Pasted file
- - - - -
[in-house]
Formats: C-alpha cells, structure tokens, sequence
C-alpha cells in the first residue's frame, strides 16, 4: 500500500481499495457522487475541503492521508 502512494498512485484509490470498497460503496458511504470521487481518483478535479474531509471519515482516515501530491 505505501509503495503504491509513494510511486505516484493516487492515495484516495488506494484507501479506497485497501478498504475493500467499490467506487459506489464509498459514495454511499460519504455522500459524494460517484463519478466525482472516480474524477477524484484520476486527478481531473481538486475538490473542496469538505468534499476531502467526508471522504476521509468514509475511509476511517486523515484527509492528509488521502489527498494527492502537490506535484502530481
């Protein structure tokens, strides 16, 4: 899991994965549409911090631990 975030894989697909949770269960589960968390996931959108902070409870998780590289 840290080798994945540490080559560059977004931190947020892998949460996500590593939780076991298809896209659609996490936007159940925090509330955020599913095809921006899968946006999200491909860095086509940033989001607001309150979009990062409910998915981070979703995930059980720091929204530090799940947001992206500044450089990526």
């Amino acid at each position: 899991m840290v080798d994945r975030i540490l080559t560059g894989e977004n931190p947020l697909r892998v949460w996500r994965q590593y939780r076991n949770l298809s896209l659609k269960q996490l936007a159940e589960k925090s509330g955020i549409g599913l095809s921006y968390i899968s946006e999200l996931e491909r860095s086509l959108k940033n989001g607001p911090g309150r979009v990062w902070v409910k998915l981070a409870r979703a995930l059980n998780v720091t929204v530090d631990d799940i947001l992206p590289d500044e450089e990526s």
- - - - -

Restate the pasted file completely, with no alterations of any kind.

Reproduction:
[in-house]
Formats: C-alpha cells, structure tokens, sequence
C-alpha cells in the first residue's frame, strides 16, 4: 500500500481499495457522487475541503492521508 502512494498512485484509490470498497460503496458511504470521487481518483478535479474531509471519515482516515501530491 505505501509503495503504491509513494510511486505516484493516487492515495484516495488506494484507501479506497485497501478498504475493500467499490467506487459506489464509498459514495454511499460519504455522500459524494460517484463519478466525482472516480474524477477524484484520476486527478481531473481538486475538490473542496469538505468534499476531502467526508471522504476521509468514509475511509476511517486523515484527509492528509488521502489527498494527492502537490506535484502530481
């Protein structure tokens, strides 16, 4: 899991994965549409911090631990 975030894989697909949770269960589960968390996931959108902070409870998780590289 840290080798994945540490080559560059977004931190947020892998949460996500590593939780076991298809896209659609996490936007159940925090509330955020599913095809921006899968946006999200491909860095086509940033989001607001309150979009990062409910998915981070979703995930059980720091929204530090799940947001992206500044450089990526």
């Amino acid at each position: 899991m840290v080798d994945r975030i540490l080559t560059g894989e977004n931190p947020l697909r892998v949460w996500r994965q590593y939780r076991n949770l298809s896209l659609k269960q996490l936007a159940e589960k925090s509330g955020i549409g599913l095809s921006y968390i899968s946006e999200l996931e491909r860095s086509l959108k940033n989001g607001p911090g309150r979009v990062w902070v409910k998915l981070a409870r979703a995930l059980n998780v720091t929204v530090d631990d799940i947001l992206p590289d500044e450089e990526s």